On the power of writing things down
“Writing bridges conscious and subconscious mind. It is a psycho-neuromuscular activity and literally imprints the brain.”
–Stephen Covey in The 8th Habit: From Effectiveness to Greatness
On work that doesn’t pay
“Don’t be seduced into thinking that that which does not make a profit is without value.”
–Arthur Miller, playwright and essayist (1915-2005)
On privacy and sharing online
“[J]ust the perception, let alone the reality, of being watched results in feelings of low self-esteem, depression and anxiety. Whether observed by a supervisor at work or Facebook friends, people are inclined to conform and demonstrate less individuality and creativity. Their performance of tasks suffers and they have elevated pulse rates and levels of stress hormones.
An analogy in the psychological literature is that privacy is like sleep. Just as being unconscious for a portion of the day is restorative, so is being unselfconscious. The arousal associated with being observed and the implicit judgment drain cognitive resources. We worry about how we are perceived, which inhibits our ability to explore our thoughts and feelings so we can develop as individuals.”
–Kate Murphy for The New York Times
“In any endeavor, whether writing a book, starting a business, designing a house, or creating a recipe, narrowing the options is one of the hardest things to do. Self-editing is one of the most difficult forms of self discipline.
“In this age of information abundance and overload, those who get ahead will be the folks who figure out what to leave out, so they can concentrate on what’s really important to them. Nothing is more paralyzing than the idea of limitless possibilities. The idea that you can do anything is absolutely terrifying.
“The way to get over creative block is to simply place some constraints on yourself. It seems contradictory, but when it comes to creative work, limitations mean freedom. Write a song on your lunch break. Paint a painting with only one color. Start a business without any start-up capital.”
— Austin Kleon, author of Steal Like an Artist
On slowing down
The urgency of slowing down — to find the time and space to think — is nothing new, of course, and wiser souls have always reminded us that the more attention we pay to the moment, the less time and energy we have to place it in some larger context. ‘Distraction is the only thing that consoles us for our miseries,’ the French philosopher Blaise Pascal wrote in the 17th century, ‘and yet it is itself the greatest of our miseries.’ He also famously remarked that all of man’s problems come from his inability to sit quietly in a room alone.
— Pico Iyer in The Joy of Quiet for The New York Times
On changing the world
Too often we underestimate the power of a touch, a smile, a kind word, a listening ear, an honest compliment, or the smallest act of caring, all of which have the potential to turn a life around.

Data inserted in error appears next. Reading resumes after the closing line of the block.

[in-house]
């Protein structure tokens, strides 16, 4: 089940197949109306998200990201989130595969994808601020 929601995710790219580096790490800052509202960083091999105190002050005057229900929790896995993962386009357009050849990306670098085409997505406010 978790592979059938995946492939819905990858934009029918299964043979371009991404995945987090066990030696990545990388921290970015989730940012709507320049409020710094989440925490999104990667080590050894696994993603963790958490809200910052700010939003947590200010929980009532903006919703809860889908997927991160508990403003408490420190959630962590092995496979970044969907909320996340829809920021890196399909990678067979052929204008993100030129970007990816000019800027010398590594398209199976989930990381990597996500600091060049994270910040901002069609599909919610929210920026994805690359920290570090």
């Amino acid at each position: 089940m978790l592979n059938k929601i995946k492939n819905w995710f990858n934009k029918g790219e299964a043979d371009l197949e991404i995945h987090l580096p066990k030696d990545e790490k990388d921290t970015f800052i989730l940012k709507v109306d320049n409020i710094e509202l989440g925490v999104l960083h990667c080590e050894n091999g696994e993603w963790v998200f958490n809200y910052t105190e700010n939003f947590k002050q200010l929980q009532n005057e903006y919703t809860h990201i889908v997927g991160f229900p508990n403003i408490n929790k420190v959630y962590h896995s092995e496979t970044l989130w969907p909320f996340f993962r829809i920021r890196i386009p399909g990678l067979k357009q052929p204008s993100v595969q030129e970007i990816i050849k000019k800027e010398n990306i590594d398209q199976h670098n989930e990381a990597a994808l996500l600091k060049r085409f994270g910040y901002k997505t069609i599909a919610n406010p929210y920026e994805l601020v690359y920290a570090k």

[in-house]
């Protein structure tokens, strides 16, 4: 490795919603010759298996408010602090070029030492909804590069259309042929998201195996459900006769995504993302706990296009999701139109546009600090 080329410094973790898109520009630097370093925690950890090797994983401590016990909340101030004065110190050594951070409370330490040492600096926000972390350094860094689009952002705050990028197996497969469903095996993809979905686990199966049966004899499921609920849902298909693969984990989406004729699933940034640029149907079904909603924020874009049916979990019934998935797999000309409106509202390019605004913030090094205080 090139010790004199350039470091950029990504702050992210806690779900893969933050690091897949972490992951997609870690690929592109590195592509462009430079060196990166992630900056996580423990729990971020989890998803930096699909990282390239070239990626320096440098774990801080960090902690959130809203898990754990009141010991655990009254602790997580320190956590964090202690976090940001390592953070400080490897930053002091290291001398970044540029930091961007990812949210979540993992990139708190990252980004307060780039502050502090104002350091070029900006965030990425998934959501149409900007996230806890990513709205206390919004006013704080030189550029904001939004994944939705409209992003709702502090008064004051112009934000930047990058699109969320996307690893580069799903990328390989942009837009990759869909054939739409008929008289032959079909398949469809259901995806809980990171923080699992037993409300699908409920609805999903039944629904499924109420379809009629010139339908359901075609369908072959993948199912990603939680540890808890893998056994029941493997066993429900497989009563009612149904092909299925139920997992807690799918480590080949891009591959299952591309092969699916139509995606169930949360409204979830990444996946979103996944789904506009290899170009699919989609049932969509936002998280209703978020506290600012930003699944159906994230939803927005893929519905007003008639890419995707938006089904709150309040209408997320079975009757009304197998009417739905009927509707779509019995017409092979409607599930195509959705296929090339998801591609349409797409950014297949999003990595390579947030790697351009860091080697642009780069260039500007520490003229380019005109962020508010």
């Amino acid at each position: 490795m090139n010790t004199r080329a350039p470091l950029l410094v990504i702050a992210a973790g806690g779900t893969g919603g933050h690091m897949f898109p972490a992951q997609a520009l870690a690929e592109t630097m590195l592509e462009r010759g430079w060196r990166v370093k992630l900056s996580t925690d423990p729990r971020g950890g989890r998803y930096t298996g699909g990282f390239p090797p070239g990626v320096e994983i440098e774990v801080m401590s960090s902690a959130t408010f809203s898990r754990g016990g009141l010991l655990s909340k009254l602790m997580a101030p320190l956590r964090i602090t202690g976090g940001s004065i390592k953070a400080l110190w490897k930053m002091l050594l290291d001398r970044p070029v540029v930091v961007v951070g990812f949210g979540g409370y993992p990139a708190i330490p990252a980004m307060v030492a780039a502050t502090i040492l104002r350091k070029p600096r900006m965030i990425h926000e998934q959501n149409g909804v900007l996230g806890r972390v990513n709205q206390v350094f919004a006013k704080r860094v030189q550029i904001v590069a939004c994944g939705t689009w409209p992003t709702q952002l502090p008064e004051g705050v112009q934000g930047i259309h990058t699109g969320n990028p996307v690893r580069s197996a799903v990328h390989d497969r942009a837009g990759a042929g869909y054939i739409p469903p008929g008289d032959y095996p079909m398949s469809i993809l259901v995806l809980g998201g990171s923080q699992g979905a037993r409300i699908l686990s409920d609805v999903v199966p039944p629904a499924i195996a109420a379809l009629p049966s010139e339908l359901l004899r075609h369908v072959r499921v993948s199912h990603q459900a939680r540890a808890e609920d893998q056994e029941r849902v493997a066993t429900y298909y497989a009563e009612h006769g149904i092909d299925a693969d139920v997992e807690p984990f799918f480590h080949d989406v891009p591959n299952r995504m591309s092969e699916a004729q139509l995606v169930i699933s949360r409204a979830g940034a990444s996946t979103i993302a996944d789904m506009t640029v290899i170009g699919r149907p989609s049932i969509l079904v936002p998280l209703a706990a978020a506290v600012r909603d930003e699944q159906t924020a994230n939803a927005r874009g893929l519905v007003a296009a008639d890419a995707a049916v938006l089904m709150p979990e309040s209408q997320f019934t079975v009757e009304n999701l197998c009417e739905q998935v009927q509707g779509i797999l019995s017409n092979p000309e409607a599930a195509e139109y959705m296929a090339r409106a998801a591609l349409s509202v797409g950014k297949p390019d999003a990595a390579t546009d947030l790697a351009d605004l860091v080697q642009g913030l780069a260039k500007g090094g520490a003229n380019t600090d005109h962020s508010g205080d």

“I get up every morning determined both to change the world and to have one hell of a good time. Sometimes this makes planning the day difficult.”
— E.B. White, writer (1899-1985)
On starting a business
“Opportunities that don’t pay off are like ‘shiny objects.’ Be selective and stay focused.”
On house remodeling
“Renovation is a lot like childbirth. When it’s over, you forget what it was like.”
— Phyllis Rose
On managing people
“That’s what leadership is about: helping people find moments of greatness within themselves, and attaching those to a common cause that allows work to be done.”
On the everyday
“I long to accomplish a great and noble task, but it is my chief duty to accomplish humble tasks as though they were great and noble. The world is moved along, not only by the mighty shoves of its heroes, but also by the aggregate of the tiny pushes of each honest worker.”
— Helen Adams Keller, lecturer and author (1880-1968)
“Failure is an integral part of the process of innovation and, ultimately, progress.”
— Sarika Bansal for The New York Times
On the beauty of decay
“As the Japanese know, there is much unnoticed beauty in wabi-sabi—the old, the worn, the tumble-down, those things beginning their transformation into something else. We can embrace this process of devolution: embellish it when strength avails, learn to love it.
There is beauty in weathered and unpainted wood, in orchards overgrown, even in abandoned cars being incorporated into the earth. … Let us embrace decay, for it is the source of all new life and growth.”
On blessings in disguise
“The truth is that our finest moments are most likely to occur when we are feeling deeply uncomfortable, unhappy, or unfulfilled. For it is only in such moments, propelled by our discomfort, that we are likely to step out of our ruts and start searching for different ways or truer answers.”
— M. Scott Peck, psychiatrist and author (1936-2005)